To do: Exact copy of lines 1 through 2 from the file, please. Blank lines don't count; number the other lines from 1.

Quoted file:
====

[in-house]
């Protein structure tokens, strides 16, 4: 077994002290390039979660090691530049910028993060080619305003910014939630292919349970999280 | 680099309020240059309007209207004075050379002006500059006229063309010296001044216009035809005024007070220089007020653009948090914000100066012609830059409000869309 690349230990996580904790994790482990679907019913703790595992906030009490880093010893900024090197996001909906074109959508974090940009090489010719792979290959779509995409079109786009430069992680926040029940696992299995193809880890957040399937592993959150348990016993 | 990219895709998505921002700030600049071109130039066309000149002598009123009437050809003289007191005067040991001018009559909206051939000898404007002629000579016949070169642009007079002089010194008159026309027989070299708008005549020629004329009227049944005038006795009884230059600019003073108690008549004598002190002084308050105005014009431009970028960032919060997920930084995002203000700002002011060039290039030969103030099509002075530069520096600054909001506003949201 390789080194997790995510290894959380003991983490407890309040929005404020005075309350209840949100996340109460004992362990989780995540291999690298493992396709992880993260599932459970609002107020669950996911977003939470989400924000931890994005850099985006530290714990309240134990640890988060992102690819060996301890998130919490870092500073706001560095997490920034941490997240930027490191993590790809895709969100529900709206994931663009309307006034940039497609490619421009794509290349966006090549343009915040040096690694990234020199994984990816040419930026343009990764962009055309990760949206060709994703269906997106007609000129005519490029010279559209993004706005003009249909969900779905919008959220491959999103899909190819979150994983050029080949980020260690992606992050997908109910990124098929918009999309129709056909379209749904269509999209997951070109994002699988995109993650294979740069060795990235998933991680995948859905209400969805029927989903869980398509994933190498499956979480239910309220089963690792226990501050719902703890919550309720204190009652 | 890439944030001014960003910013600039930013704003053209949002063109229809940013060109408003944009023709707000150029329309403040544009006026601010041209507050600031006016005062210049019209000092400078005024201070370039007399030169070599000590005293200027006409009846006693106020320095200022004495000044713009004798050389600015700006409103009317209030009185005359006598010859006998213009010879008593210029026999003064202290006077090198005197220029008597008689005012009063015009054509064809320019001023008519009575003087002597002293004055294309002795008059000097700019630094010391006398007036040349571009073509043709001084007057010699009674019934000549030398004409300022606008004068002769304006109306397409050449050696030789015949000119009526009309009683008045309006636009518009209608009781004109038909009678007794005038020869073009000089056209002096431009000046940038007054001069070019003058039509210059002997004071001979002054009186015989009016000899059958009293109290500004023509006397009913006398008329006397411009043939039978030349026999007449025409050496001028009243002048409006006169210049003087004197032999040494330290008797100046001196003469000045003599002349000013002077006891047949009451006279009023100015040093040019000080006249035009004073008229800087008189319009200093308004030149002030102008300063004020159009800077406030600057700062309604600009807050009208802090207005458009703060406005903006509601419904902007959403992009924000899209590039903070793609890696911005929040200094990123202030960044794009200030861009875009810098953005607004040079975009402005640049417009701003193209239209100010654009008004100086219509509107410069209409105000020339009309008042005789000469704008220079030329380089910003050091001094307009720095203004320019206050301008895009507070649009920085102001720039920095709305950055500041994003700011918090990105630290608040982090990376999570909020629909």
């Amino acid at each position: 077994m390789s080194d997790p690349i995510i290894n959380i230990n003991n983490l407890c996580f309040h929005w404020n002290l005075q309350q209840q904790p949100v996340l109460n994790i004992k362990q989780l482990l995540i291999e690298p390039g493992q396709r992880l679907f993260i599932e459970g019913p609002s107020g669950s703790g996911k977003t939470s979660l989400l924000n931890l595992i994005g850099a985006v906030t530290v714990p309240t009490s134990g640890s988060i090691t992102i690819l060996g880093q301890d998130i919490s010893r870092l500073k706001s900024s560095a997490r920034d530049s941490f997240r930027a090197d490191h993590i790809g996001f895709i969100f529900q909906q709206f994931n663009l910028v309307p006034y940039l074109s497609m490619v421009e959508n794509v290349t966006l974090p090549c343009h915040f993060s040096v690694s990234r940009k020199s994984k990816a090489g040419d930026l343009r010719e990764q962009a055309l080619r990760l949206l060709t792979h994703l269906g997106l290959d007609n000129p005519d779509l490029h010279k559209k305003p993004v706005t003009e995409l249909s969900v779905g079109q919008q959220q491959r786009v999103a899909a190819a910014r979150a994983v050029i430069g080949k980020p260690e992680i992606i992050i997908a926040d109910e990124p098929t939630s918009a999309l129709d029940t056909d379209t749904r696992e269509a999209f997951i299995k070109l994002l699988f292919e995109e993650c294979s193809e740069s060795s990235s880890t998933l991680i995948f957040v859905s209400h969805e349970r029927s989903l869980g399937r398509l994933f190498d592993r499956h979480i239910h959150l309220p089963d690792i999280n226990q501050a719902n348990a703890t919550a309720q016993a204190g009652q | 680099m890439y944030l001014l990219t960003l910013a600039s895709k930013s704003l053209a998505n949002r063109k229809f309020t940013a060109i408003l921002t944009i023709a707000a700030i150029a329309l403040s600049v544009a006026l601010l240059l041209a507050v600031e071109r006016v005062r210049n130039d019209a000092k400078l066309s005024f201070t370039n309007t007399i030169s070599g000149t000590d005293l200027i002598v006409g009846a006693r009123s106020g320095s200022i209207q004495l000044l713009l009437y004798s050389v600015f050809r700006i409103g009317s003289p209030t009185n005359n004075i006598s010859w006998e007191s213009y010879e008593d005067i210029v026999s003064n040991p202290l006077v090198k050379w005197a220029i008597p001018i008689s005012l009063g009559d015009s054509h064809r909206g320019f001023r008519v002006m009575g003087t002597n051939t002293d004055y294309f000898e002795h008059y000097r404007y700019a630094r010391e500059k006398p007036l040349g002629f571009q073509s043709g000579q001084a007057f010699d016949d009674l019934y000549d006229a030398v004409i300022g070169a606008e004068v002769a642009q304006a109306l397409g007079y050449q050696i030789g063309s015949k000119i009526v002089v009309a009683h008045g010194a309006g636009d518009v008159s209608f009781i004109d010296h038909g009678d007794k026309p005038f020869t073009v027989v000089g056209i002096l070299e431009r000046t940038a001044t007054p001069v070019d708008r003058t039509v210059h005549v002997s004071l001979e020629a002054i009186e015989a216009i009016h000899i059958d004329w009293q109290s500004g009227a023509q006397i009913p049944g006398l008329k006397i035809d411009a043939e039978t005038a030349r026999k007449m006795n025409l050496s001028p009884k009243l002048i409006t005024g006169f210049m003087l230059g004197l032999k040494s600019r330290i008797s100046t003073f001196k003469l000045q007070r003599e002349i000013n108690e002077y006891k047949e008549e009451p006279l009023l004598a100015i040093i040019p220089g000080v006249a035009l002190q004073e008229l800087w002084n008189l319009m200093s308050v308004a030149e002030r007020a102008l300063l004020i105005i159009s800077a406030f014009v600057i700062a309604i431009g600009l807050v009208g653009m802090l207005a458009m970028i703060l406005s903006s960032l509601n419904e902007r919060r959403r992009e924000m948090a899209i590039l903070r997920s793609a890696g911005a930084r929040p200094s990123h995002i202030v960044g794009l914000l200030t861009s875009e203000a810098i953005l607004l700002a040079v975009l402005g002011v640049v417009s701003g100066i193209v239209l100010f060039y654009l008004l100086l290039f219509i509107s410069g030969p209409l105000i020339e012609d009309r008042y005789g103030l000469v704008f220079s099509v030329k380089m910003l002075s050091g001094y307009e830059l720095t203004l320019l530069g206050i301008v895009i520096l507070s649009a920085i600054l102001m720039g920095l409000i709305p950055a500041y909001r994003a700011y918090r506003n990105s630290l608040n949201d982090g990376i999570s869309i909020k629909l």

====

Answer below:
[in-house]
């Protein structure tokens, strides 16, 4: 077994002290390039979660090691530049910028993060080619305003910014939630292919349970999280 | 680099309020240059309007209207004075050379002006500059006229063309010296001044216009035809005024007070220089007020653009948090914000100066012609830059409000869309 690349230990996580904790994790482990679907019913703790595992906030009490880093010893900024090197996001909906074109959508974090940009090489010719792979290959779509995409079109786009430069992680926040029940696992299995193809880890957040399937592993959150348990016993 | 990219895709998505921002700030600049071109130039066309000149002598009123009437050809003289007191005067040991001018009559909206051939000898404007002629000579016949070169642009007079002089010194008159026309027989070299708008005549020629004329009227049944005038006795009884230059600019003073108690008549004598002190002084308050105005014009431009970028960032919060997920930084995002203000700002002011060039290039030969103030099509002075530069520096600054909001506003949201 390789080194997790995510290894959380003991983490407890309040929005404020005075309350209840949100996340109460004992362990989780995540291999690298493992396709992880993260599932459970609002107020669950996911977003939470989400924000931890994005850099985006530290714990309240134990640890988060992102690819060996301890998130919490870092500073706001560095997490920034941490997240930027490191993590790809895709969100529900709206994931663009309307006034940039497609490619421009794509290349966006090549343009915040040096690694990234020199994984990816040419930026343009990764962009055309990760949206060709994703269906997106007609000129005519490029010279559209993004706005003009249909969900779905919008959220491959999103899909190819979150994983050029080949980020260690992606992050997908109910990124098929918009999309129709056909379209749904269509999209997951070109994002699988995109993650294979740069060795990235998933991680995948859905209400969805029927989903869980398509994933190498499956979480239910309220089963690792226990501050719902703890919550309720204190009652 | 890439944030001014960003910013600039930013704003053209949002063109229809940013060109408003944009023709707000150029329309403040544009006026601010041209507050600031006016005062210049019209000092400078005024201070370039007399030169070599000590005293200027006409009846006693106020320095200022004495000044713009004798050389600015700006409103009317209030009185005359006598010859006998213009010879008593210029026999003064202290006077090198005197220029008597008689005012009063015009054509064809320019001023008519009575003087002597002293004055294309002795008059000097700019630094010391006398007036040349571009073509043709001084007057010699009674019934000549030398004409300022606008004068002769304006109306397409050449050696030789015949000119009526009309009683008045309006636009518009209608009781004109038909009678007794005038020869073009000089056209002096431009000046940038007054001069070019003058039509210059002997004071001979002054009186015989009016000899059958009293109290500004023509006397009913006398008329006397411009043939039978030349026999007449025409050496001028009243002048409006006169210049003087004197032999040494330290008797100046001196003469000045003599002349000013002077006891047949009451006279009023100015040093040019000080006249035009004073008229800087008189319009200093308004030149002030102008300063004020159009800077406030600057700062309604600009807050009208802090207005458009703060406005903006509601419904902007959403992009924000899209590039903070793609890696911005929040200094990123202030960044794009200030861009875009810098953005607004040079975009402005640049417009701003193209239209100010654009008004100086219509509107410069209409105000020339009309008042005789000469704008220079030329380089910003050091001094307009720095203004320019206050301008895009507070649009920085102001720039920095709305950055500041994003700011918090990105630290608040982090990376999570909020629909």